Squad Goals: Moving the Needle on Sudden Cardiac Arrest Requires a New Model
A volunteer “SCA responder squad” is needed to ensure someone is almost always nearby who feels ready and willing to help.
By: Richard A. Lazar | Originally published October 1, 2018 in Occupational Health & Safety Magazine
Sudden cardiac arrest (SCA) is the third-leading cause of death in the United States and, for many reasons, one of the most challenging public health issues for our nation. According to a recent National Academy of Sciences Institute of Medicine study, upwards of 395,000 people experience SCA outside of hospitals each year in the United States, equivalent to the population of New Orleans. But nationally, despite decades of awareness initiatives, preventative programs, and treatment innovations, less than 6 percent of these people survive, a frightening number that hasn’t changed in 30 years. That’s why it’s time for an “SCA response squad” model.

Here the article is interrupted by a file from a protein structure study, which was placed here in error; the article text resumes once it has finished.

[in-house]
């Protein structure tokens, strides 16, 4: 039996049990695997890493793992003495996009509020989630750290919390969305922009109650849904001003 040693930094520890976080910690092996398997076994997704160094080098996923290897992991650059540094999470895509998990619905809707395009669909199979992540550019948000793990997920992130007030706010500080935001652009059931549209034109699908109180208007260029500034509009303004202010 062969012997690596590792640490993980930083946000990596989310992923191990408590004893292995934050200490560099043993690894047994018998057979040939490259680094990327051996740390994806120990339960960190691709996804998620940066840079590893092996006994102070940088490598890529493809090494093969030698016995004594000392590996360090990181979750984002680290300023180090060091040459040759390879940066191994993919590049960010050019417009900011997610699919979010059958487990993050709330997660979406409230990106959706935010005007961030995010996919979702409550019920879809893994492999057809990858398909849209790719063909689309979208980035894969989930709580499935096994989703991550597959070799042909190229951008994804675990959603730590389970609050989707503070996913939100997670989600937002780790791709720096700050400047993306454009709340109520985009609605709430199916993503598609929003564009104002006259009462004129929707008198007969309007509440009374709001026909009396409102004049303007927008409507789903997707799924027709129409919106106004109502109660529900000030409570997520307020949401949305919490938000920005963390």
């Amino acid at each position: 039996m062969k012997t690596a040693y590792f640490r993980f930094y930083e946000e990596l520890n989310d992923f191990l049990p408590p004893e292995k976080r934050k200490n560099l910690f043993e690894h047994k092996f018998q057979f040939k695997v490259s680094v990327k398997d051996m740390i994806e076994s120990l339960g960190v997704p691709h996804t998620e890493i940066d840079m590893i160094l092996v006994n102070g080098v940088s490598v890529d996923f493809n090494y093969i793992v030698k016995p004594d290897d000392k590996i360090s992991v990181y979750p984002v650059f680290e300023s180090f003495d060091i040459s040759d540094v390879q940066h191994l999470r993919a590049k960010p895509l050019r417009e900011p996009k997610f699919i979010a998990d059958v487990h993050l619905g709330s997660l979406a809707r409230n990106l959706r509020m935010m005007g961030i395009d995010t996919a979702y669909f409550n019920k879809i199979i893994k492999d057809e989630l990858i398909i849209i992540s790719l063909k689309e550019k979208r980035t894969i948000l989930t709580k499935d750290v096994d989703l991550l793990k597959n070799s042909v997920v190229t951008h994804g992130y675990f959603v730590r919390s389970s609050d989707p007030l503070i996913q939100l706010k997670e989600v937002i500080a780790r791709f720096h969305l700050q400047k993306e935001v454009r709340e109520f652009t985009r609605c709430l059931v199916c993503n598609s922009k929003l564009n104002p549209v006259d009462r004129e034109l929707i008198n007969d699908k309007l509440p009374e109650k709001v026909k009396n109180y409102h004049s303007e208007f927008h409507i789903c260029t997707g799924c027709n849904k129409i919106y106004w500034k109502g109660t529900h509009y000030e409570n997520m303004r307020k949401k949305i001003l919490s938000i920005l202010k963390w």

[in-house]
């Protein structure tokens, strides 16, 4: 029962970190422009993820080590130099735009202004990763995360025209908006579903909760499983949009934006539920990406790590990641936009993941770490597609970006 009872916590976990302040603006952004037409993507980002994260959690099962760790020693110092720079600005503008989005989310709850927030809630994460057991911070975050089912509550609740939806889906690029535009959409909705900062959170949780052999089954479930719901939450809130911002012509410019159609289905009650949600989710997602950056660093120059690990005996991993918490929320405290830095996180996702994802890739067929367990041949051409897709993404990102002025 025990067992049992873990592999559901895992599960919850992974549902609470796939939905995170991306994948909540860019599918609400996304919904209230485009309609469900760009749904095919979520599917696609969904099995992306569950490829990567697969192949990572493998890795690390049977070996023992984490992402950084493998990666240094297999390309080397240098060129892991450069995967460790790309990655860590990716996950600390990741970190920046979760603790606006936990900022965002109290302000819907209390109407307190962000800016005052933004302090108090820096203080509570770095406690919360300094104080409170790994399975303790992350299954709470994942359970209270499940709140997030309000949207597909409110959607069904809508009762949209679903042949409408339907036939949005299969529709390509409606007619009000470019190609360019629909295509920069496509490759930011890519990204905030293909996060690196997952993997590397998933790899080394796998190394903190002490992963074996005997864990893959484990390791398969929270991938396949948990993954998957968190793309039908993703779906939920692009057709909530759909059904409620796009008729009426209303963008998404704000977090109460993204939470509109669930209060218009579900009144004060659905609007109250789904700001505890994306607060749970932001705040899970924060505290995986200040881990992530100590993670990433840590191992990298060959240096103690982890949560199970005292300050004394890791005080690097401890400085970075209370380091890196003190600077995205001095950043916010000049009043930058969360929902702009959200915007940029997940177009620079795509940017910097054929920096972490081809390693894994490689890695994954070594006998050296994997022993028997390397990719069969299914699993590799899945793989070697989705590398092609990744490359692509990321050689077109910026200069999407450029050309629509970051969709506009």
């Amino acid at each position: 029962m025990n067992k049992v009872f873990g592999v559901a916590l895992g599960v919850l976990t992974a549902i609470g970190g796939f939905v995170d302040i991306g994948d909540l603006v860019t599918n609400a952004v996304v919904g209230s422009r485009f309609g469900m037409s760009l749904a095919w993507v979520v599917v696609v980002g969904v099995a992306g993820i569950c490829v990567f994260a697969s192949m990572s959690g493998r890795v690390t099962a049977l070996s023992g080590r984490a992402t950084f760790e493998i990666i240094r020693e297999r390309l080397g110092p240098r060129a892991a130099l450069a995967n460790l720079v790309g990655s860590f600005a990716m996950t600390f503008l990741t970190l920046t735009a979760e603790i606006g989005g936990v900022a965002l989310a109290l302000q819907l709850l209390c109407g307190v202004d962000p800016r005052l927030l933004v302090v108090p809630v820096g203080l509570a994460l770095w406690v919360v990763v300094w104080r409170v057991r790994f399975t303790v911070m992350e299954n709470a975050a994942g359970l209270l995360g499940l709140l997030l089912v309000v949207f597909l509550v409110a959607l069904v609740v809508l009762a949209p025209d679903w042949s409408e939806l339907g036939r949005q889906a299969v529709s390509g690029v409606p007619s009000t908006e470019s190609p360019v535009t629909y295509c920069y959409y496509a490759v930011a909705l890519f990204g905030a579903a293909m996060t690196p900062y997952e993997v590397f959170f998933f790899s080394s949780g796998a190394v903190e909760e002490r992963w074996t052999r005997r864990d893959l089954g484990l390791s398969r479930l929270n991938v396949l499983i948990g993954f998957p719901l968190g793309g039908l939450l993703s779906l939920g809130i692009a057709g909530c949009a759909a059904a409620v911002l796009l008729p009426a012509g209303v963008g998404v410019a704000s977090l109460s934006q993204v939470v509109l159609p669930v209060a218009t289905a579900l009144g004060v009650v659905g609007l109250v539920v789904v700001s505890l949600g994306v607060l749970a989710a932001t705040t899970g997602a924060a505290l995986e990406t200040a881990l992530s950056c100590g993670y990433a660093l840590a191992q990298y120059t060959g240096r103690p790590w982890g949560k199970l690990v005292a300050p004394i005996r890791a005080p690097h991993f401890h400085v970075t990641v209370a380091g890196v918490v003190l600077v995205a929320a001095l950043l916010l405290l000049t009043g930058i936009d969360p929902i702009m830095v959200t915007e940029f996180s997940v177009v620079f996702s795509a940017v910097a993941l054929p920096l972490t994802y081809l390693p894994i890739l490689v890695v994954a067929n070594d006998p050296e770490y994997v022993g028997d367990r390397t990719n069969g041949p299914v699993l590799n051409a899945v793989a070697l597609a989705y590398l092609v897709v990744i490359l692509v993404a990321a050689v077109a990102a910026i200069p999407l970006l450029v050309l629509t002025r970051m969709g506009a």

The medicine of SCA is well known. It is the abrupt loss of heart function that most often occurs when the electrical impulses in the heart become chaotic (known as ventricular fibrillation), causing it to suddenly stop beating normally. The condition is 100 percent fatal if not treated quickly.
And SCA is very much a treatable condition. Two therapies—cardiopulmonary resuscitation (CPR) and defibrillation—delivered in the first minutes after SCA occurs can have a profound impact on survival. The faster CPR and AED use happen, the higher the chances of survival. Unfortunately, this help rarely arrives in time. Here are some of the reasons why.
- Lack of public awareness and understanding of what SCA truly is—and what it isn’t: Nearly 50 years after coming to public consciousness, both the media and the public still often confuse sudden cardiac arrest (a cardiac electrical problem, which can be helped by timely bystander CPR and AED use) and a “heart attack” (a cardiac plumbing problem that causes inadequate flow of oxygen-rich blood to the heart, which requires the intervention of medical professionals). This confusion makes potential bystanders unclear on what can and should be done.